Extrapolating from the Progress in International Reading Literacy Study (PIRLS) 2021 results, it is estimated that 81% of grade 4 cannot read for meaning in any language, while the results of the 2023 Background Report for the 2030 Reading Panel have shown that a country is going backwards in the fundamental unit of educational literacy. Researchers stressed an equitable provision of reading resources and promoting reading in African languages. In the environment of economic stutters, poly-crisis and budgetary constraints, the Library and Information Services directorate has spent approximately R 21 million in the last financial year on the procurement of information resources to support educational outcomes, reading strategies and plans, and strengthen performance in reading among learners and community members.


An application of a six-week fine amnesty period during the South African Library Week is a social justice issue aimed at eliminating a financial burden on disadvantaged communities. In view of this assertion, LIS believes that the removal of barriers that block people from accessing library services/ books fosters reading and could improve low literacy rates. Literacy for all children, youth and adults is still an unaccomplished goal and an ever-moving target. However, the nascent broadband infrastructure underpinned by the installation of fibre optic cables throughout the city accompanied by free public Wi-Fi, and strengthened by the ubiquity of smartphones creates an environment for improved literacy rates.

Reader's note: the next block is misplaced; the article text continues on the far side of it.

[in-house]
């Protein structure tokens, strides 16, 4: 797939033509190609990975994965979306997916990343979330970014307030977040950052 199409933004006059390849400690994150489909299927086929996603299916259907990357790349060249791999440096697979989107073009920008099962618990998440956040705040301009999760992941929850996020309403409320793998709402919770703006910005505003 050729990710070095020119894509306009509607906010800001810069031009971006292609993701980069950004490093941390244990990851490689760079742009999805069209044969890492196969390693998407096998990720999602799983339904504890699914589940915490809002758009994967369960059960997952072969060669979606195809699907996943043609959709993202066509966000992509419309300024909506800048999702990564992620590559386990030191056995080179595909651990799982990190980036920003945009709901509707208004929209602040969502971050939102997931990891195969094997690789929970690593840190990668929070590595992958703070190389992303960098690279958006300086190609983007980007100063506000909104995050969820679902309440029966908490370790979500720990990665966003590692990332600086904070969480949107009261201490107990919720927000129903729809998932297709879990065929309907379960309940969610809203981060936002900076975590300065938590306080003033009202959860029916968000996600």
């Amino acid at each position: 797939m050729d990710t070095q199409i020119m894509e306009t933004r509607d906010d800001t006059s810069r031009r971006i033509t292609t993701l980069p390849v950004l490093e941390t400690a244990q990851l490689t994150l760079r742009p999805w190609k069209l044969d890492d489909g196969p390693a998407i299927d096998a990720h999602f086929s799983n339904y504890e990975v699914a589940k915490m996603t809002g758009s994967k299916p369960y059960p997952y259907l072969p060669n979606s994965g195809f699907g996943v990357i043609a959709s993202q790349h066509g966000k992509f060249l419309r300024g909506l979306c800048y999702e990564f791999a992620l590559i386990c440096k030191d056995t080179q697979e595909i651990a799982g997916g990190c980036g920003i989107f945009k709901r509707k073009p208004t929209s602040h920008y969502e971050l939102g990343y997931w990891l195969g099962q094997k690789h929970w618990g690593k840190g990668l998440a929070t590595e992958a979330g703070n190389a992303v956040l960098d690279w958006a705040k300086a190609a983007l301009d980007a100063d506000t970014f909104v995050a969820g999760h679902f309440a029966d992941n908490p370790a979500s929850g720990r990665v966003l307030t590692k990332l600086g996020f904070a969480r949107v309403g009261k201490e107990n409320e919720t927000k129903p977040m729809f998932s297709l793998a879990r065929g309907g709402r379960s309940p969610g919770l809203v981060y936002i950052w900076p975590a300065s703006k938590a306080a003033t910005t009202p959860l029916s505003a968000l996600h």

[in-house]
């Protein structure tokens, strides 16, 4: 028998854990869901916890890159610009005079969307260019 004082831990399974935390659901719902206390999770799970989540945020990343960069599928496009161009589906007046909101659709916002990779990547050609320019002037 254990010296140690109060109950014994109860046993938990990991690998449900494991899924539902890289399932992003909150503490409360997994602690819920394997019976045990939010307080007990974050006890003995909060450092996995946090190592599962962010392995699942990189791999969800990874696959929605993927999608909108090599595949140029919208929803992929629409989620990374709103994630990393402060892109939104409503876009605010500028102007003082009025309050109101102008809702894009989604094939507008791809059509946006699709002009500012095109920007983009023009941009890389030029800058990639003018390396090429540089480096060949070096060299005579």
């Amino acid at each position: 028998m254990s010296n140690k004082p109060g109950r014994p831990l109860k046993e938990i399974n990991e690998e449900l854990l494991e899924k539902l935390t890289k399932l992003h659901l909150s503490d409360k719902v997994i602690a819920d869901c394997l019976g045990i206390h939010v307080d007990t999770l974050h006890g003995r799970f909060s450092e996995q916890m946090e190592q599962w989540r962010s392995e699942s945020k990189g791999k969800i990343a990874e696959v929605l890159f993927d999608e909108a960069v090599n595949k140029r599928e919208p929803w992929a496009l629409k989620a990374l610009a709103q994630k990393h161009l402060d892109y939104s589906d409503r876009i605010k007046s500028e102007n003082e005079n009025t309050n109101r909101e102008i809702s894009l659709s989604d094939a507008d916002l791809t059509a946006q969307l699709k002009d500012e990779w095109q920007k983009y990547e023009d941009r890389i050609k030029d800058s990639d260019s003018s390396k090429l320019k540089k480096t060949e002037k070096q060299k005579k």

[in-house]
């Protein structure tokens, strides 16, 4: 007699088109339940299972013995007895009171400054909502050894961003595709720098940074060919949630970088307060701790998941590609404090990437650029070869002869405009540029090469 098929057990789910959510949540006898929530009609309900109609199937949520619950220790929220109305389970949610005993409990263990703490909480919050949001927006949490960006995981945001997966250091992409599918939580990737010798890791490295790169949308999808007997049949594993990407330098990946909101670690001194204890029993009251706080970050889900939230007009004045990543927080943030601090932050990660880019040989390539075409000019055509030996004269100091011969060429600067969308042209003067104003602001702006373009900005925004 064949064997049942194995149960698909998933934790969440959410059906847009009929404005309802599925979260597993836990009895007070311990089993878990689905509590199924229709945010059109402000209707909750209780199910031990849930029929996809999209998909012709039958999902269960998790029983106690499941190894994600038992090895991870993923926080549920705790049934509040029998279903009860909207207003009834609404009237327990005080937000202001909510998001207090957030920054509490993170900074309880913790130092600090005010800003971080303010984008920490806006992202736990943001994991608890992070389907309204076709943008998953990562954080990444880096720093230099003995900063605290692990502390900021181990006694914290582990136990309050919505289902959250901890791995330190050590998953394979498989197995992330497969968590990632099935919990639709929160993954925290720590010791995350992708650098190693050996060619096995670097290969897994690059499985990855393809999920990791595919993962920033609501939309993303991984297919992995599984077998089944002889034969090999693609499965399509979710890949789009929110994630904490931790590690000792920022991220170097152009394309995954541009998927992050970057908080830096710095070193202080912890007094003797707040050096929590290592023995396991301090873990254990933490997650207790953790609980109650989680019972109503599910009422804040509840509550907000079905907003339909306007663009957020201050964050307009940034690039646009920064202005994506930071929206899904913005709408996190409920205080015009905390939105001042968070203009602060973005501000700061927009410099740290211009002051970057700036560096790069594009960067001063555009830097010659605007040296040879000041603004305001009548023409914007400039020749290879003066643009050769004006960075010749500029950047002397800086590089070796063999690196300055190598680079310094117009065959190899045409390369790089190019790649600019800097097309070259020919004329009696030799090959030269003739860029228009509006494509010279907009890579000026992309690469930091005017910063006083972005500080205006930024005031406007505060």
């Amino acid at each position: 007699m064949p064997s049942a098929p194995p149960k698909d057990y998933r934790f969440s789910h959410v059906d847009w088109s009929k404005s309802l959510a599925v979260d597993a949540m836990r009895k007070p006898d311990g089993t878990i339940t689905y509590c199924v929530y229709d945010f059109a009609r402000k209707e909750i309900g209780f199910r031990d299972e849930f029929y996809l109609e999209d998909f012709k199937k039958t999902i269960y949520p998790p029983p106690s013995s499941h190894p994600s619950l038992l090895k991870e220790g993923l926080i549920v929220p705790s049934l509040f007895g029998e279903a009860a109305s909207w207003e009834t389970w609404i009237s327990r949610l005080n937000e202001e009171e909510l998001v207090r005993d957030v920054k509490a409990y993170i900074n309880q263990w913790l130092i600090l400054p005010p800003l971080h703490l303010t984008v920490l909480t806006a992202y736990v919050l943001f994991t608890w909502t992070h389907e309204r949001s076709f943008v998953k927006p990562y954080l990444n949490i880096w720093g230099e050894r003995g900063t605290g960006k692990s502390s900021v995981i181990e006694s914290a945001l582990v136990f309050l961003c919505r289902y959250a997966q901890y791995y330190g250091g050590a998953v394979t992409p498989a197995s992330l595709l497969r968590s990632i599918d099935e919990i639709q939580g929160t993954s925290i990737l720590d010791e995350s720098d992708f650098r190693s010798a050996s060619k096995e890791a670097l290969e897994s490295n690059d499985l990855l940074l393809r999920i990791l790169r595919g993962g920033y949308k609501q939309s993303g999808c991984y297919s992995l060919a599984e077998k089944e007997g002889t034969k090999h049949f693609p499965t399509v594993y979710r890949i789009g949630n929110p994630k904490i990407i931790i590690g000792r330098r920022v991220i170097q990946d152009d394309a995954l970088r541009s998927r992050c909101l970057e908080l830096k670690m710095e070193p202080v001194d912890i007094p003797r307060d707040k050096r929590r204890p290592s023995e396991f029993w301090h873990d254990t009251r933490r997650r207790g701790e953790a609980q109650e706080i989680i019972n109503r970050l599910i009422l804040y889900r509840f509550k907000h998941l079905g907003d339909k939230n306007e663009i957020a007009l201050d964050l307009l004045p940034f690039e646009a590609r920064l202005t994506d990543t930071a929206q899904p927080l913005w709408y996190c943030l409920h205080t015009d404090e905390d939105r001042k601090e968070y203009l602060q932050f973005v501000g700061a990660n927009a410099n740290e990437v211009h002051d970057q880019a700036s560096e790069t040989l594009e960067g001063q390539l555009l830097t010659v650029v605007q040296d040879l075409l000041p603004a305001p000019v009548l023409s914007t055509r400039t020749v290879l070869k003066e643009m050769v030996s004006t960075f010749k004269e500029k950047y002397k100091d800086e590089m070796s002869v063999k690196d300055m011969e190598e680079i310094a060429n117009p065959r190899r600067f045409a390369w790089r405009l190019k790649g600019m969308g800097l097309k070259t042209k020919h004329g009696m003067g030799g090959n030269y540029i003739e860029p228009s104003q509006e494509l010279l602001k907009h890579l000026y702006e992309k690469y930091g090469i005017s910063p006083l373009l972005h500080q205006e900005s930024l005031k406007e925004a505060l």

GDS 2040 envisions providing services that will contribute to improved literacy, skills and lifelong learning and bridging the digital divide. Recently, in view of the digital transformation programme, LIS introduced the digital and reading development programme referred to as the Mobireadathon to inculcate reading culture among high school learners using mobile devices and reduce digital inequality.


In conclusion, change management interventions, reading development strategy and digital transformation strategy aimed at improving reading for meaning and literacy skills should focus on early childhood development and African home language development, as well as embracing emerging technologies for quality education. Leading education researchers, Spaull and Carel claim there has been no improvement in literacy since 2011. City’s libraries are on track to successfully eradicate illiteracy within decades because its “Marshall Plan for reading and literacy” is similar to what Japan’s 1872 literacy strategy, that “there must be no community with an illiterate family, nor a family with an illiterate person”. Hence, “leaving no one behind” is one of the principles of Agenda 2030 to improve basic literacy skills adopted by public libraries.